Book Review: Turtles All the Way Down

If you’ve ever wondered what it’s like to have obsessive compulsive disorder (OCD) and anxiety, read Turtles All the Way Down.

There are also a lot of other reason is to read the book. It’s an amazing story of friendship, of growing up, of love in many different forms, of obsessions, compulsions, and finding a way to live in this world.

If you have read any of John Green’s other books — for instance, Searching for Alaska and of course The Fault in Our Stars — you know already that he is a brilliant writer. And he is again in his new book Turtles All the Way Down.

The book is about Aza Holmes, a teenage girl living in Indianapolis. It’s about her best friend Daisy, her mom, her car Harold and what it/he means to her, and Davis, the boy with whom she may be falling in love. It is also, both tangentially and overarchingly, about a tuatara.

Aza has OCD. She going to school, she spends time with her friends, and she hangs on by her fingernails, trying to control her symptoms and thoughts, rather than let them control her. Very often, that doesn’t work.

Both Aza and Daisy are trying to break out of the limits of their lives and a fantastic opportunity comes about when Davis’ billionaire father disappears, just before the police issues a search warrant on his house. A $100,000 reward is offered and Daisy gets the brilliant idea — she’s the kind of girl who has a lot of brilliant ideas — that they go visit Davis. They have an in, you see — he and Aza know each other from what they call ‘sad camp,” which they both attended when they lost a parent (her father, his mother).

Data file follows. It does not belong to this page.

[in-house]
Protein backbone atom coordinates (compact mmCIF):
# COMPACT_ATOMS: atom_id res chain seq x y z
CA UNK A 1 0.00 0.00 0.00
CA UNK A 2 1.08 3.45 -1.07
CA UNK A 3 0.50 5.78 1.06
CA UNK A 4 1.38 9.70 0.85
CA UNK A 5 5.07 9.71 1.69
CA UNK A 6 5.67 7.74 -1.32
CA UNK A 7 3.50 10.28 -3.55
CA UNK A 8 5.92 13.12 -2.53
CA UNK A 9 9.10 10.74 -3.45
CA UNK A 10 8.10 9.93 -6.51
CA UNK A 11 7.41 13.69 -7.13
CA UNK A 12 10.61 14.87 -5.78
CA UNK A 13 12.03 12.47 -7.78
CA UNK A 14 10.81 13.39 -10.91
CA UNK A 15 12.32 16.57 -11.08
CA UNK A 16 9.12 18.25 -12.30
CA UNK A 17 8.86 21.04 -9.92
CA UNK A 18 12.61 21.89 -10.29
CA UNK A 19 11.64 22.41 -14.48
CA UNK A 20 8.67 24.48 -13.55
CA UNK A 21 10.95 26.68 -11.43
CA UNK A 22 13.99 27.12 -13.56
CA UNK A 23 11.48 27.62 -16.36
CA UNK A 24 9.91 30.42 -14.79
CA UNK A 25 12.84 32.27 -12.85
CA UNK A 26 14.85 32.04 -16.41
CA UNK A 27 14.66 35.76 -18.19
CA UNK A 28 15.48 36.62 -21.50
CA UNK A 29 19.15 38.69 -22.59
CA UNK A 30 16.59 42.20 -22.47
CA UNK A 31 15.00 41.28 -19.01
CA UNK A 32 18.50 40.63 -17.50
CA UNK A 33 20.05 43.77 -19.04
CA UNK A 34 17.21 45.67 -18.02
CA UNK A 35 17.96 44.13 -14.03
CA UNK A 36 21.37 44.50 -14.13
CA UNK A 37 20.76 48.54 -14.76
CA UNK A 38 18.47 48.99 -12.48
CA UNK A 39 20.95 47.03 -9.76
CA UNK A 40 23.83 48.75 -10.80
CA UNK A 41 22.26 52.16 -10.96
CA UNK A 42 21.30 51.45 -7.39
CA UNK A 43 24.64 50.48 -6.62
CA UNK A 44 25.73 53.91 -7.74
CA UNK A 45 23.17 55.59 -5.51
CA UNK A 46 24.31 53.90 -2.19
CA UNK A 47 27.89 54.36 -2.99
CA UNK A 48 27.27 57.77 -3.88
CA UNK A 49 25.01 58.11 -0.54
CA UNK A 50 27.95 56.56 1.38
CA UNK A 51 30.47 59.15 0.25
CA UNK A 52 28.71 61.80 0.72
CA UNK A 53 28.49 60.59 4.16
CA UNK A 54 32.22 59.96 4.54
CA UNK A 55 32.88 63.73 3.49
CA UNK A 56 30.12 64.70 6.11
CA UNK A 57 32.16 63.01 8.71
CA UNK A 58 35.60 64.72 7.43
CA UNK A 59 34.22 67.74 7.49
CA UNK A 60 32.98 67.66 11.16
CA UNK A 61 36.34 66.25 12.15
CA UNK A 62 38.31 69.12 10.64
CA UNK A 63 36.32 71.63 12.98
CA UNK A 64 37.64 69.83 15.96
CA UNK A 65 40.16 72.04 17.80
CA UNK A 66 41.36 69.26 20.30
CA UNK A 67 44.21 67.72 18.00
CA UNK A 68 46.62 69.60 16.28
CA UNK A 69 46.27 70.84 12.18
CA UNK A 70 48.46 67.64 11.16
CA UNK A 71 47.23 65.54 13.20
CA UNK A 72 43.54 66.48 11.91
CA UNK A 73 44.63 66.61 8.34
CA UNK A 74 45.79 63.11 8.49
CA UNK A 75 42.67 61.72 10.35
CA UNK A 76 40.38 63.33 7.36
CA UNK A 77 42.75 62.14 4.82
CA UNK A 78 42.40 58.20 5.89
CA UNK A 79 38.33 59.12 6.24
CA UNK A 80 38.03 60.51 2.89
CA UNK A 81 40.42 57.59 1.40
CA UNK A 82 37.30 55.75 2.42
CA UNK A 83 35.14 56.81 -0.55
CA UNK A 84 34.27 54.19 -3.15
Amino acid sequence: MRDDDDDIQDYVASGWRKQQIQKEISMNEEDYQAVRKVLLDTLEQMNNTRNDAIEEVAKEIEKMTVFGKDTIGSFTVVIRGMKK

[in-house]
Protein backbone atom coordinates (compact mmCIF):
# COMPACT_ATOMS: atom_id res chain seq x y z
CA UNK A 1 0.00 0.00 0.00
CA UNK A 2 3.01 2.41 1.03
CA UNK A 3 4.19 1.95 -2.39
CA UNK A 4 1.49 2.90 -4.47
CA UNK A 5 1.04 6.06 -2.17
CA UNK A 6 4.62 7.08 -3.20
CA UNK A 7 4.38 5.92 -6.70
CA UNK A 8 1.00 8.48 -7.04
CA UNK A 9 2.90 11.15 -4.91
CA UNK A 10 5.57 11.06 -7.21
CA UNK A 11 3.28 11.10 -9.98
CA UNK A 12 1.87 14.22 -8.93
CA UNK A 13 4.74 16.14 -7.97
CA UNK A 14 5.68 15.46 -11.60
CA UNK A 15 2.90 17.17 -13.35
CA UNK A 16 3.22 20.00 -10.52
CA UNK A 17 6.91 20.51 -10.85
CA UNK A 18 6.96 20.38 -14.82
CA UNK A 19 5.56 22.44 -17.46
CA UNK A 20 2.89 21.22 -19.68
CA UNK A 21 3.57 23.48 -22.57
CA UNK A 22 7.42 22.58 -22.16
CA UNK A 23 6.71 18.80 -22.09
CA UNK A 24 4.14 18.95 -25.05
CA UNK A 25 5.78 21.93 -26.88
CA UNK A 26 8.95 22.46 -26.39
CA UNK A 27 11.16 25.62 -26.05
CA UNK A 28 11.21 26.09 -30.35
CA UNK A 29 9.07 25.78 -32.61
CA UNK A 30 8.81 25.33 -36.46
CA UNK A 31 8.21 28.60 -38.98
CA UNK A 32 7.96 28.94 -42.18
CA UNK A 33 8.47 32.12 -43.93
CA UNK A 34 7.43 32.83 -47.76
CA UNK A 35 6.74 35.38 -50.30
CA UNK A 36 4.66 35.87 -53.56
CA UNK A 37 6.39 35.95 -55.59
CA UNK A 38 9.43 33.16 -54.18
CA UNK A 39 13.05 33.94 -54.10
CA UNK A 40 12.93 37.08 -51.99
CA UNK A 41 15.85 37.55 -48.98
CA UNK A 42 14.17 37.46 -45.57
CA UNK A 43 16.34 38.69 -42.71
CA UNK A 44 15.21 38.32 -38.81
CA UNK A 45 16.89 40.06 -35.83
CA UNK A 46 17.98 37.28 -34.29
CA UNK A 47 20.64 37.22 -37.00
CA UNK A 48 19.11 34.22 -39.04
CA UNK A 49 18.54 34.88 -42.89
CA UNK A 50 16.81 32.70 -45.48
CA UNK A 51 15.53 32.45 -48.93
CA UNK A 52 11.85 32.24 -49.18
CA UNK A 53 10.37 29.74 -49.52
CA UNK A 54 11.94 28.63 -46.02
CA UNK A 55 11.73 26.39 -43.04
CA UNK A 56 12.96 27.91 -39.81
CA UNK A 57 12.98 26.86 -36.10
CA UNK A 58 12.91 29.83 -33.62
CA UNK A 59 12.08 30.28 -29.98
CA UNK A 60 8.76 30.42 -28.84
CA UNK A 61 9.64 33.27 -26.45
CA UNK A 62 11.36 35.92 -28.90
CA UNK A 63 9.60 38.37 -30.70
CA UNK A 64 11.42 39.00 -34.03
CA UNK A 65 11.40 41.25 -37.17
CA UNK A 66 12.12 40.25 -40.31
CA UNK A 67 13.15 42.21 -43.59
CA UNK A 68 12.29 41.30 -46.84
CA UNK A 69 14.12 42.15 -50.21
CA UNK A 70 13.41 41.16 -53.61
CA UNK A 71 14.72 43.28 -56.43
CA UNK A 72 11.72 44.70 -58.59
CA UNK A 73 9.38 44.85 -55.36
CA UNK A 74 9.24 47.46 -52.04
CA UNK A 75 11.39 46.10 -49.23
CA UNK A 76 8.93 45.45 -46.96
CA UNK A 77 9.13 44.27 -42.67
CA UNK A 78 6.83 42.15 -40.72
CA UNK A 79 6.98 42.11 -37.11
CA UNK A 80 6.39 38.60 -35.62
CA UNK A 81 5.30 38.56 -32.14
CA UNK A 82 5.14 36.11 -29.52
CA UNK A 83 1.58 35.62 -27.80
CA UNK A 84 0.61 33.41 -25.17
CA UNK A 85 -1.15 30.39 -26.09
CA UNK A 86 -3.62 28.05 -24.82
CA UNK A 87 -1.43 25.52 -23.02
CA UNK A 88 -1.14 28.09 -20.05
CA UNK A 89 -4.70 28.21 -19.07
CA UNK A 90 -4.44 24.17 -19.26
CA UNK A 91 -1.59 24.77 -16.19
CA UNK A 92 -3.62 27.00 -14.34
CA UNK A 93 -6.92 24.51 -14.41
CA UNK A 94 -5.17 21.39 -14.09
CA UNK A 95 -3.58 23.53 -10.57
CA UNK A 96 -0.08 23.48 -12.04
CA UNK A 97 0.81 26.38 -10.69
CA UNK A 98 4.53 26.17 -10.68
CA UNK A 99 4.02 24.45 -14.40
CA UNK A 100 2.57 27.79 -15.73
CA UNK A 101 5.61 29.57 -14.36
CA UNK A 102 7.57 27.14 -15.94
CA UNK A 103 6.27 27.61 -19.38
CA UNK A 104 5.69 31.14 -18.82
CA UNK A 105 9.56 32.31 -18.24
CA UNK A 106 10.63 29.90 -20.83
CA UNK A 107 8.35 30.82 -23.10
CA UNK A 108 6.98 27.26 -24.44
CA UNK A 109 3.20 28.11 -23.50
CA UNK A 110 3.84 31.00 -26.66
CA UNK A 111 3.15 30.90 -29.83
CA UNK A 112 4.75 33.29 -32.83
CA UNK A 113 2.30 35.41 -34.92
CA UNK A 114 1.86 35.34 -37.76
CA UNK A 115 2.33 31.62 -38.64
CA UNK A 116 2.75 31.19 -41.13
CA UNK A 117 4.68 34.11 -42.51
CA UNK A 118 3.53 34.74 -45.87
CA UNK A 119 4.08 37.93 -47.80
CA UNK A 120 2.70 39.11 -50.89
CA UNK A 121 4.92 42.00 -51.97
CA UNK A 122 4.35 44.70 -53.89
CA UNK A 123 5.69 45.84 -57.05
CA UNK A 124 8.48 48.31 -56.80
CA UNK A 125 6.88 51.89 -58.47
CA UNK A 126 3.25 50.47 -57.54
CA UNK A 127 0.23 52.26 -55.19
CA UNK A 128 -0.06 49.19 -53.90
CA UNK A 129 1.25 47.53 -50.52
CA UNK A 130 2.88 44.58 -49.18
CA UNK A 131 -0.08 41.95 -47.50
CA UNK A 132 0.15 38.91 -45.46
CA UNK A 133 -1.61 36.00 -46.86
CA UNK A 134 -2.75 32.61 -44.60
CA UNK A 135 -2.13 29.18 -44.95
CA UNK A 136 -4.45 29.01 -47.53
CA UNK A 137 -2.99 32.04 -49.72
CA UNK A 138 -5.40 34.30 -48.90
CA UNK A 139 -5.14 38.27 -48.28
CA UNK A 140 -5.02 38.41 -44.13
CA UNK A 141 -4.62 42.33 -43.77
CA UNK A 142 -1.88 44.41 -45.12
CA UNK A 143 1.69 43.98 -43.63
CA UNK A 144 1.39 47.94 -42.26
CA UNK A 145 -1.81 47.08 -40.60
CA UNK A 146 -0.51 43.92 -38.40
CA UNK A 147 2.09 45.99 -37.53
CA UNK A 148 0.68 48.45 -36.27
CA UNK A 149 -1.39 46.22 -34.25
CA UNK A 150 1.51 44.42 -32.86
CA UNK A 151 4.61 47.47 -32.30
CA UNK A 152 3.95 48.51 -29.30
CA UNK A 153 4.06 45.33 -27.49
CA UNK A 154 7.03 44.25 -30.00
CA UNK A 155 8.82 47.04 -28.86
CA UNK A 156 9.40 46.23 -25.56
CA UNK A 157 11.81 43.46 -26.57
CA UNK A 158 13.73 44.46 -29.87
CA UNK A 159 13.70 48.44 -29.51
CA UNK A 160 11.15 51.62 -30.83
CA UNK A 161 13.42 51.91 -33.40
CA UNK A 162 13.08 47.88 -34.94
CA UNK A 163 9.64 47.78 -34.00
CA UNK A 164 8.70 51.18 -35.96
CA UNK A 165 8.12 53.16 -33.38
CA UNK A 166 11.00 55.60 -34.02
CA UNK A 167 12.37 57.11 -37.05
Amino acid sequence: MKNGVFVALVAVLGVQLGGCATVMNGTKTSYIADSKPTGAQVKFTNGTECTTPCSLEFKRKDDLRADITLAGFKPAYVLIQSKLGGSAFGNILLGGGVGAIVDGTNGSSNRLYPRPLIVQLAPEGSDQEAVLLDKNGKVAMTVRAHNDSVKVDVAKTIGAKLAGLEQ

That’s the story in a nutshell, but it is so much bigger than that. Each character is whole, someone with a personality, life, and feelings. Each character interacts with the others in a meaningful, often heartbreaking, and at times very funny, ways. This is so much more than the story — it is about real lives.
Quite amazing for a fictional story.

But it is much more than that. John Green himself has OCD and the way he describes it shows very clearly that it is written by someone who knows what it’s like from the inside. He writes about thoughts spirals that catch you up into an ever “tightening gyre,” squeezing you until you can’t breathe. He writes about the measures that a person can undertake to break out of that spiral — for Aza, it is using a fingernail to pierce a callus on another finger and when that doesn’t work, she moves on to rinsing her mouth with hand sanitizer. Even though I knew about that particular moment before reading the book, it was still a shock and the heartbreak when it happened.
The book itself is also a tightening gyre, squeezing closer and closer without you noticing it until you realize that you haven’t been breathing deeply for a while. The experience of reading it, as well as reading the descriptions of what it is like for Aza to be lost in a thought spiral, so accurately describes OCD and anxiety. I have a dollop of the former myself and much more of a dollop of the latter and cannot begin to say how much I appreciated having something so impossible to describe actually written down so that others can understand.

At a particular point in the book, it also triggered an anxiety attack. If you live with these conditions be aware that you may not want to read it late in the evening when emotions are closer to the surface.

John Green is a brilliant author. In writing Turtles All the Way Down, he has also become an advocate for mental illness. And because he is a very good with words, he has explained exactly why people who live with health conditions choose to speak out about what it’s like:

“I don’t want to be embarrassed about the fact that I have this health problem and I don’t want to shy away from it and maybe that inevitably makes me an advocate.”

Don’t put this book on a list of things you mean to read it eventually. Click this link and go get it now. And if you have a chance, read the audiobook narrated by Kate Rudd, who makes Aza and her thoughts and feelings come alive in such a profound way.


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